Since first introduced in 2000, ‘water security’ has grown into a vibrant research area, with the majority of studies examining water supply security. Although protection to water-related hazards is recognised as a dimension in water security, only a few scholars have explicitly put flood-related research under the banner of water security. This paper seeks to theorise the position of flooding in the water security conception using the securitisation lens, which also influenced early works in the water security field. Securitisation is a process of perceiving an issue as a threat, enabling the pursuit of extraordinary measures outside normal politics. I find that water supply security and flood security have the same theoretical root: fear of an unknown future. They are based on the notion that threats to the shortage of water and surplus of water, respectively, create the need for robust policies, which often translate into climate-proofing infrastructures. Here I propose a conceptual tool to assess the likelihood of a threat to undergo a securitisation process and to help answer why a threat was securitised while others not. This tool is deployed to examine the case of flooding and sinking in Jakarta, Indonesia.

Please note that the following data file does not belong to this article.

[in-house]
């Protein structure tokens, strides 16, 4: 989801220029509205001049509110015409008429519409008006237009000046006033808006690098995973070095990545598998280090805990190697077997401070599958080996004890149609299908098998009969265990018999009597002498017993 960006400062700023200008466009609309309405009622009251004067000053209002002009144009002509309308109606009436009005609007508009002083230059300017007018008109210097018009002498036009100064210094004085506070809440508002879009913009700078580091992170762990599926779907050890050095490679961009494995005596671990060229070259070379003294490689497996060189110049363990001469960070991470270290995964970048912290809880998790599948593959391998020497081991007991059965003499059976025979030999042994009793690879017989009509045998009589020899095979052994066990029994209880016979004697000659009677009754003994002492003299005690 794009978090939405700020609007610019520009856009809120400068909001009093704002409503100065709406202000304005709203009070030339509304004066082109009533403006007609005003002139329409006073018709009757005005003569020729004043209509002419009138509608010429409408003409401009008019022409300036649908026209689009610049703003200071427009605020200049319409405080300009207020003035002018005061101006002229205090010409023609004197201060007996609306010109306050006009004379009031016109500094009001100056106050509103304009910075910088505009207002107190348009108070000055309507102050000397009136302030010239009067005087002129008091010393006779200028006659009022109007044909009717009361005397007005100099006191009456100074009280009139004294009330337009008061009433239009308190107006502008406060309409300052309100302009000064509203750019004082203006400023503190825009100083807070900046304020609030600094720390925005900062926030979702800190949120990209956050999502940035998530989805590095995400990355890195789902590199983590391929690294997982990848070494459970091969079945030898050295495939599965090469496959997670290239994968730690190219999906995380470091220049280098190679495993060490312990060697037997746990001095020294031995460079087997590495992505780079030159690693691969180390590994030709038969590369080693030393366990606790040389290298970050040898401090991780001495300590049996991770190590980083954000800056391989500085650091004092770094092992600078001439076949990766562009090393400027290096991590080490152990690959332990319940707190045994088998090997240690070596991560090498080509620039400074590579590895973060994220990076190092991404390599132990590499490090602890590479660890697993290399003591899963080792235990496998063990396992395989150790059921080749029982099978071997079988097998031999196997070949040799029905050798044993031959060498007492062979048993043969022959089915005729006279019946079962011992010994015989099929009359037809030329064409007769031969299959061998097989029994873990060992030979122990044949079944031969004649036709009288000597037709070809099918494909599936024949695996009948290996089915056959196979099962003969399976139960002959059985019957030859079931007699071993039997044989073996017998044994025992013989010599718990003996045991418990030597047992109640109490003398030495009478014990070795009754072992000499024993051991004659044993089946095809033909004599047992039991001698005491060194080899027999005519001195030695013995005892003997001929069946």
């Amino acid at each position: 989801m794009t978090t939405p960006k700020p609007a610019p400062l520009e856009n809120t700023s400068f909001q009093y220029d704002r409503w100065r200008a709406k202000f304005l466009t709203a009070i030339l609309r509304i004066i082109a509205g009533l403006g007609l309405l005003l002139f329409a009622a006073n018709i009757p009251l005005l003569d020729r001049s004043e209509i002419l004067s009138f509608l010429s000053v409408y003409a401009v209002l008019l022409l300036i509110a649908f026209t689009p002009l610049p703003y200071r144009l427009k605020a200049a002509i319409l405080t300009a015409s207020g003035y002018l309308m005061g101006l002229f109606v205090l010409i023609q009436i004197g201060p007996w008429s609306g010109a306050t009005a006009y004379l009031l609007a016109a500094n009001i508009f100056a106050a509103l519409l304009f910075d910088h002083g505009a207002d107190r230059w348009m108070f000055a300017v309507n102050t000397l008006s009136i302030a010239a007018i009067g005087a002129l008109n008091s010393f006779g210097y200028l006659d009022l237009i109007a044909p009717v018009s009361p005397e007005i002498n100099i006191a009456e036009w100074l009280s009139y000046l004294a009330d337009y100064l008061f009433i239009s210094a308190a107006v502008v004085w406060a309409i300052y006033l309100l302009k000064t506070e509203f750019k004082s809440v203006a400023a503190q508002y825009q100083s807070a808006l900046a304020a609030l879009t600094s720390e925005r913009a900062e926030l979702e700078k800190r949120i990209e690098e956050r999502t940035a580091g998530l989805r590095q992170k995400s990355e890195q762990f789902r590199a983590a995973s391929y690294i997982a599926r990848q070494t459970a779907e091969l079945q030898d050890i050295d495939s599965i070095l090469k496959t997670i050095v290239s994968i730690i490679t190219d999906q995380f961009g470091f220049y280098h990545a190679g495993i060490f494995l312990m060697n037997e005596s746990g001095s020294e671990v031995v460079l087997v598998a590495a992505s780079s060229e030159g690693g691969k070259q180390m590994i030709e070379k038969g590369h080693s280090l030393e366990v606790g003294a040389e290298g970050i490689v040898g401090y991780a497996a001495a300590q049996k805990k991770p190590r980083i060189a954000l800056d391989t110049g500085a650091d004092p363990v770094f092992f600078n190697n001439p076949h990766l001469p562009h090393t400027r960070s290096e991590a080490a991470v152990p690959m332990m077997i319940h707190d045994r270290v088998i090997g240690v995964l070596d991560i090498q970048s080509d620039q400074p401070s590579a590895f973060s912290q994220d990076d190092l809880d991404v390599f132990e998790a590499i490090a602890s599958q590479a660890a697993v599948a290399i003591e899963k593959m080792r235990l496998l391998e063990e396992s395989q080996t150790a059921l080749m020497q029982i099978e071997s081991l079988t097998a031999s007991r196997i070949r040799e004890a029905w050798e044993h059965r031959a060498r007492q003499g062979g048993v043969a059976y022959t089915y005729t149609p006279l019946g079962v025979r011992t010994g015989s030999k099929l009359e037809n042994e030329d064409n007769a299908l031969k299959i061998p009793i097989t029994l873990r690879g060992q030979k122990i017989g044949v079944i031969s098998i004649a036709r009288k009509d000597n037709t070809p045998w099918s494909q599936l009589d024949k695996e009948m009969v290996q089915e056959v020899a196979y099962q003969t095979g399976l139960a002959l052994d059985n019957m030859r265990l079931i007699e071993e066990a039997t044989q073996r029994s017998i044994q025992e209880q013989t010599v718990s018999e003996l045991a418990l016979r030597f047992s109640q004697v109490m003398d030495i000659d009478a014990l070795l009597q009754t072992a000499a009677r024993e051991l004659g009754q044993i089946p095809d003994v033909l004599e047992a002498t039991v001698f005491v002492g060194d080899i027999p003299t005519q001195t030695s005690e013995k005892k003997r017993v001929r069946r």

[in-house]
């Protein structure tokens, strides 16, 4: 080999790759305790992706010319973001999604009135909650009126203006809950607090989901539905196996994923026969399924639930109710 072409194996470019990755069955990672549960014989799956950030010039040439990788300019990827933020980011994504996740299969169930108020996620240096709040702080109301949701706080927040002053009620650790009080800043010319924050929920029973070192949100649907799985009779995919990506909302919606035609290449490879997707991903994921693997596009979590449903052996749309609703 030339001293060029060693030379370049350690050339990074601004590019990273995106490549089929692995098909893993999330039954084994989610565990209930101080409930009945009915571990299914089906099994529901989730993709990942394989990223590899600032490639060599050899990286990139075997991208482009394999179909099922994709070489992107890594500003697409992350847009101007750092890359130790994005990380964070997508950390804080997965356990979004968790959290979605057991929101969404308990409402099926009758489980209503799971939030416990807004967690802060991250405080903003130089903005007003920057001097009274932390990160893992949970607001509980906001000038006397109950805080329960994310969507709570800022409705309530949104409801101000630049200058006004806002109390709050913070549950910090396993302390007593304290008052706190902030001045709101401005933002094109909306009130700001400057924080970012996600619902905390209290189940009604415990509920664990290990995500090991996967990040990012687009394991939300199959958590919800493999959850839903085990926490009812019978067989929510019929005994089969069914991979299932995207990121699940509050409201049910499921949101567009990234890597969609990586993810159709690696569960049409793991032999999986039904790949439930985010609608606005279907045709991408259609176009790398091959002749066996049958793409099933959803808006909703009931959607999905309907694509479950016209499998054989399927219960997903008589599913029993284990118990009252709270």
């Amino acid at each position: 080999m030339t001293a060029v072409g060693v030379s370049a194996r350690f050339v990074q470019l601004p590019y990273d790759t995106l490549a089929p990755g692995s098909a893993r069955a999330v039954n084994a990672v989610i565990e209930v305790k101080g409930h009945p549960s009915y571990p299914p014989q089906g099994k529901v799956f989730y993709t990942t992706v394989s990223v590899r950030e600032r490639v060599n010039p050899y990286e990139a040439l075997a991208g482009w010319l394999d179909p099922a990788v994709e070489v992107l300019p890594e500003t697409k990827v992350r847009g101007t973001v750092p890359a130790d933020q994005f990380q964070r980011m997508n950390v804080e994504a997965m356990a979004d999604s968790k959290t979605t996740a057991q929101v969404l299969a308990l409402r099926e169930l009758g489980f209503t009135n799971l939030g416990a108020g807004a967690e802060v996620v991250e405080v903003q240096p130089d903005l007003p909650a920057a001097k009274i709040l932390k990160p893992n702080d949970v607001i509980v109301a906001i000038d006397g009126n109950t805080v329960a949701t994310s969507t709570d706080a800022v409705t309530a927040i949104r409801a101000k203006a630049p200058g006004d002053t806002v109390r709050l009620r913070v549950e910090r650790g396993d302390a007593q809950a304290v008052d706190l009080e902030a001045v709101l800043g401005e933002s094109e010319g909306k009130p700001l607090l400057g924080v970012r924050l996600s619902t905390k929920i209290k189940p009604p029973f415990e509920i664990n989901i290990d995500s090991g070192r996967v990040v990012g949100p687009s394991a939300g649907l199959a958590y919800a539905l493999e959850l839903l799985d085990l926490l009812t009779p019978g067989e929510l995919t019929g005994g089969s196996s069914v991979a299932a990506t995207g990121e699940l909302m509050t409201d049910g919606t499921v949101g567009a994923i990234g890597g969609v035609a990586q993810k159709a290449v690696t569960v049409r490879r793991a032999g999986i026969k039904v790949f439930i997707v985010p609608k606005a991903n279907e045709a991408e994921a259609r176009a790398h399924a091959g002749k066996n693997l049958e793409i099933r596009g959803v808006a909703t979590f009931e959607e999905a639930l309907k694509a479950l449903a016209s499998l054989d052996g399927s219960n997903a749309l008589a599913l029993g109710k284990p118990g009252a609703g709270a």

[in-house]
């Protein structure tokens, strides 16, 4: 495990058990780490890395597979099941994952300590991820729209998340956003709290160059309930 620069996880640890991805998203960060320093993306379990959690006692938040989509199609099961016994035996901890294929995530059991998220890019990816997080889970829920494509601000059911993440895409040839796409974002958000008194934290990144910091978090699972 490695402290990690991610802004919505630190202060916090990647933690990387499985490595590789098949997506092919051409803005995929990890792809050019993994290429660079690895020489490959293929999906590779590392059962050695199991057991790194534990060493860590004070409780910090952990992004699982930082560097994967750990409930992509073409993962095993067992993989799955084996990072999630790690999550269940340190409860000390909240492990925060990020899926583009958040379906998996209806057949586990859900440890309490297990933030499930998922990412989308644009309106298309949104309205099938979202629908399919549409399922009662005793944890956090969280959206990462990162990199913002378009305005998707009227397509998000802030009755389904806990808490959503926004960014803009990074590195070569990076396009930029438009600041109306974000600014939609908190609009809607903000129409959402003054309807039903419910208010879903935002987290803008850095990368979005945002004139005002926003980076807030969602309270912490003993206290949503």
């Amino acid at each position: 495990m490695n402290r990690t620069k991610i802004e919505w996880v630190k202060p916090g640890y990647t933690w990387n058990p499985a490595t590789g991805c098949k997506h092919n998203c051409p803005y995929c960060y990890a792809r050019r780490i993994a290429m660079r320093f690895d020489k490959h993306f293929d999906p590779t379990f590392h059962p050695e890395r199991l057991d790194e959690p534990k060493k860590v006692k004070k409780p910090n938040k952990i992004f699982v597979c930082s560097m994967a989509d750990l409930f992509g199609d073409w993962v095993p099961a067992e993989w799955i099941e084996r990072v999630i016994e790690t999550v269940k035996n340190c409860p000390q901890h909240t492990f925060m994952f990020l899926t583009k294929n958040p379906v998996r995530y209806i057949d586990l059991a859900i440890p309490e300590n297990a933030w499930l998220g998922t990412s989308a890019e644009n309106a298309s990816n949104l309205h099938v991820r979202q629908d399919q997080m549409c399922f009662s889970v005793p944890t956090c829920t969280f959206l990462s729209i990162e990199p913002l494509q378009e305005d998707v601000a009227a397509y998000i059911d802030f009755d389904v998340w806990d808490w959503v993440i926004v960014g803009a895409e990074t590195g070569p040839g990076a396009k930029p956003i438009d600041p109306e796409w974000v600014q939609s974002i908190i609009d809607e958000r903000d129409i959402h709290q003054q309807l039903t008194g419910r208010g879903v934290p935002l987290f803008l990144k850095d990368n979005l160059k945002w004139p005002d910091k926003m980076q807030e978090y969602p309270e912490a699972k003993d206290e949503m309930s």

Octavianti, T. (2020). Rethinking water security: How does flooding fit into the concept?. Environmental Science and Policy, 106, 145-156. https://doi.org/10.1016/j.envsci.2020.01.010